Dear Readers, 


How are you doing?  As we progress toward normalcy, one thing I am very grateful for during these past months is the quality conversations I have had with close friends.  I have found several occasions where I was actively seeking these interactions.  This observation made me think deeper about the meaning of quality time and how it translates for a child.  By definition it means spending time with someone in a nurturing way that fulfills their emotional tank.  Although it sounds simple, it can be a steep challenge regardless of your age.  My friends with children often tell me it is a constant balance of providing their child the attention needed while also juggling other life moments.    


With this question in mind I first referred to The 5 Love Languages of Children by Gary Chapman and Ross Campbell and while digging deeper I was further inspired by a blog post by Angela Kim from Mommy Diaries, How to Encourage your Children to Play Independently. Quality time is about spending time together as well as apart and these resources provide ideas how to nurture this love language effectively.  Although each child is different and their intentions will vary, by setting subtle boundaries and routines you can satisfy your child’s needs while also providing them the opportunity to develop their imagination/ problem solving skills.  From these resources I compiled the following takeaways.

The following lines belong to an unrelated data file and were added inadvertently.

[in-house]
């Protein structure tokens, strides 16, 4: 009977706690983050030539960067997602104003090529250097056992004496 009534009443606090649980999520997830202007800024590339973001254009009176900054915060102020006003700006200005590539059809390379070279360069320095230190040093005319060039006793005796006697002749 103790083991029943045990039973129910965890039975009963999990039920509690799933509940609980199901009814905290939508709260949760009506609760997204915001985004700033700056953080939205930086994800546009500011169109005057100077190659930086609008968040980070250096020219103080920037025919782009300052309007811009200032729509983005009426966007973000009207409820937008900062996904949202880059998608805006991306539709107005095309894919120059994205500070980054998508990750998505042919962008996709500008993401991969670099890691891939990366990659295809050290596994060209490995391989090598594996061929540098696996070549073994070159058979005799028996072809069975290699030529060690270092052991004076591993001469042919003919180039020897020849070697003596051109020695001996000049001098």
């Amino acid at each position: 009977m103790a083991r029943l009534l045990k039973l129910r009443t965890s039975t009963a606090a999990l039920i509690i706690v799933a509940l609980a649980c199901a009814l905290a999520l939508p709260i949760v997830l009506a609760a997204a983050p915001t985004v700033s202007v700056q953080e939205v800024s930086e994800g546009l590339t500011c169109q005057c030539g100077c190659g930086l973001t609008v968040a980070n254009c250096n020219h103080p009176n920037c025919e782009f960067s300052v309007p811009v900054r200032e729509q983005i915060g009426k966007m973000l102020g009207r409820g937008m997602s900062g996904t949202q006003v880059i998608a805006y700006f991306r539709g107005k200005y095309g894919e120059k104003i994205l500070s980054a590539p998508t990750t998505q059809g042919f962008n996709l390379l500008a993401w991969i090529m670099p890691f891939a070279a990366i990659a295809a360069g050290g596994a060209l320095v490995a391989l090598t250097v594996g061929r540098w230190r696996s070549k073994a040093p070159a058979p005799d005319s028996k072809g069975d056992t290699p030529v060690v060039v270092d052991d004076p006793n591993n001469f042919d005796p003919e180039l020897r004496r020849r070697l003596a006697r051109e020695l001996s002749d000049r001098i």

1.     Speaking to your child and making eye contact with them when doing so.
  2.     Setting up daily play time for both together and apart from you. 
  3.     Take baby steps and start with small increments of time for each option.  
  4.     Playing apart is just as important in that it allows for the child’s imagination to flourish and problem solving skills to develop.  
  5.     Playing with your child for a little bit before departing.  
  6.     Life can be unpredictable! If something arises that cuts into designated play time, play with your child for a small segment of time before departing and communicate this to them in advance so that they are aware of your upcoming departure.
  7.     Include them in your daily activities. (Making dinner together, grocery shopping, working in the yard)
  8.     Make plans together for future activities and travels.
  9.     Arrange to read quietly.  
  10.     Similar to playing apart, being in the same room even while doing separate activities is very effective as well.


Personally, I am so intrigued by the love languages and the power of communication.  For more information on the love languages please reference The 5 Love Languages of Children by Gary Chapman and Ross Campbell.  I also highly encourage you to check out the Mommy Diaries by Angela Kim which is full of great resources!  I have included the link to the particular blog post that I referenced below.   I hope you enjoyed reading this post and look forward to hearing from you soon!


Love Always, 

Kristina Lucia xoxo


Link to Mommy Diaries by Angela Kim